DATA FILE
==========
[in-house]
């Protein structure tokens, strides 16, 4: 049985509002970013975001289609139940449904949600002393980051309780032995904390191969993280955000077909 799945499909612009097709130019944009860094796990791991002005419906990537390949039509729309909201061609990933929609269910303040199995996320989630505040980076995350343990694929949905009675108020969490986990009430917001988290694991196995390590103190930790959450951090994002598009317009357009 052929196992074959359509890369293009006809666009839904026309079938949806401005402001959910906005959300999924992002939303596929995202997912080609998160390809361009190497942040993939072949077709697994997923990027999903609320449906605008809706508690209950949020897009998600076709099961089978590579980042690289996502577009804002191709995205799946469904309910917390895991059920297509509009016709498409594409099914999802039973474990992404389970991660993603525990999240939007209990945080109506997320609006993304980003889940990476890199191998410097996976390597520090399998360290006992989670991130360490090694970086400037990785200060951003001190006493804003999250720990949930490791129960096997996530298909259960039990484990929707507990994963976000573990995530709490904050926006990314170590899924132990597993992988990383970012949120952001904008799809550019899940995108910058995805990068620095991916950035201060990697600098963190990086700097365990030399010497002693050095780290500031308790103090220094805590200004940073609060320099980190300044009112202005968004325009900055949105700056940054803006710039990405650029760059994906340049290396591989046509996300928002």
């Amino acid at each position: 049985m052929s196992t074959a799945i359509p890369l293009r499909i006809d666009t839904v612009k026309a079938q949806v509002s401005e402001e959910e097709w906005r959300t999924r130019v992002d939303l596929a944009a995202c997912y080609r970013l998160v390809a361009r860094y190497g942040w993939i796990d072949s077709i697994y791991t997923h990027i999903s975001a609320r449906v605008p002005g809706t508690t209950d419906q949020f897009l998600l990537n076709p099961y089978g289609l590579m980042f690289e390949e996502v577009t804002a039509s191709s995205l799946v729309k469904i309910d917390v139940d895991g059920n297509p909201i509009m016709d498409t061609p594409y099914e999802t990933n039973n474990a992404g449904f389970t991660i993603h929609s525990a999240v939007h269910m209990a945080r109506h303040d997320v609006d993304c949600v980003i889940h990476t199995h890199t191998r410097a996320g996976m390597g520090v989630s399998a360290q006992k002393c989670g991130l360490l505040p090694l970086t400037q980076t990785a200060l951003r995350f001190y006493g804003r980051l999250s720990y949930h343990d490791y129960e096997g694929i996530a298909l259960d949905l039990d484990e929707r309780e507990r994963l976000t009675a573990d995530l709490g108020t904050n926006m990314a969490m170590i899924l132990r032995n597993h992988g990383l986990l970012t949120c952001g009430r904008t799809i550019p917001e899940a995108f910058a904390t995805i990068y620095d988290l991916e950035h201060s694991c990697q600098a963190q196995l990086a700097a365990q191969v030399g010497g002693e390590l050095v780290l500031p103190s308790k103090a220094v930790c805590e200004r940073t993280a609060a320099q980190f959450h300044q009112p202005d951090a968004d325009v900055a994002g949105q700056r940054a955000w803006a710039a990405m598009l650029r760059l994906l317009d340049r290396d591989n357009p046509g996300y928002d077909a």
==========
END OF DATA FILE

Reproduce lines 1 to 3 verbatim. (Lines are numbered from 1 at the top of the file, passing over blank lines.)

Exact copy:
[in-house]
């Protein structure tokens, strides 16, 4: 049985509002970013975001289609139940449904949600002393980051309780032995904390191969993280955000077909 799945499909612009097709130019944009860094796990791991002005419906990537390949039509729309909201061609990933929609269910303040199995996320989630505040980076995350343990694929949905009675108020969490986990009430917001988290694991196995390590103190930790959450951090994002598009317009357009 052929196992074959359509890369293009006809666009839904026309079938949806401005402001959910906005959300999924992002939303596929995202997912080609998160390809361009190497942040993939072949077709697994997923990027999903609320449906605008809706508690209950949020897009998600076709099961089978590579980042690289996502577009804002191709995205799946469904309910917390895991059920297509509009016709498409594409099914999802039973474990992404389970991660993603525990999240939007209990945080109506997320609006993304980003889940990476890199191998410097996976390597520090399998360290006992989670991130360490090694970086400037990785200060951003001190006493804003999250720990949930490791129960096997996530298909259960039990484990929707507990994963976000573990995530709490904050926006990314170590899924132990597993992988990383970012949120952001904008799809550019899940995108910058995805990068620095991916950035201060990697600098963190990086700097365990030399010497002693050095780290500031308790103090220094805590200004940073609060320099980190300044009112202005968004325009900055949105700056940054803006710039990405650029760059994906340049290396591989046509996300928002």
């Amino acid at each position: 049985m052929s196992t074959a799945i359509p890369l293009r499909i006809d666009t839904v612009k026309a079938q949806v509002s401005e402001e959910e097709w906005r959300t999924r130019v992002d939303l596929a944009a995202c997912y080609r970013l998160v390809a361009r860094y190497g942040w993939i796990d072949s077709i697994y791991t997923h990027i999903s975001a609320r449906v605008p002005g809706t508690t209950d419906q949020f897009l998600l990537n076709p099961y089978g289609l590579m980042f690289e390949e996502v577009t804002a039509s191709s995205l799946v729309k469904i309910d917390v139940d895991g059920n297509p909201i509009m016709d498409t061609p594409y099914e999802t990933n039973n474990a992404g449904f389970t991660i993603h929609s525990a999240v939007h269910m209990a945080r109506h303040d997320v609006d993304c949600v980003i889940h990476t199995h890199t191998r410097a996320g996976m390597g520090v989630s399998a360290q006992k002393c989670g991130l360490l505040p090694l970086t400037q980076t990785a200060l951003r995350f001190y006493g804003r980051l999250s720990y949930h343990d490791y129960e096997g694929i996530a298909l259960d949905l039990d484990e929707r309780e507990r994963l976000t009675a573990d995530l709490g108020t904050n926006m990314a969490m170590i899924l132990r032995n597993h992988g990383l986990l970012t949120c952001g009430r904008t799809i550019p917001e899940a995108f910058a904390t995805i990068y620095d988290l991916e950035h201060s694991c990697q600098a963190q196995l990086a700097a365990q191969v030399g010497g002693e390590l050095v780290l500031p103190s308790k103090a220094v930790c805590e200004r940073t993280a609060a320099q980190f959450h300044q009112p202005d951090a968004d325009v900055a994002g949105q700056r940054a955000w803006a710039a990405m598009l650029r760059l994906l317009d340049r290396d591989n357009p046509g996300y928002d077909a």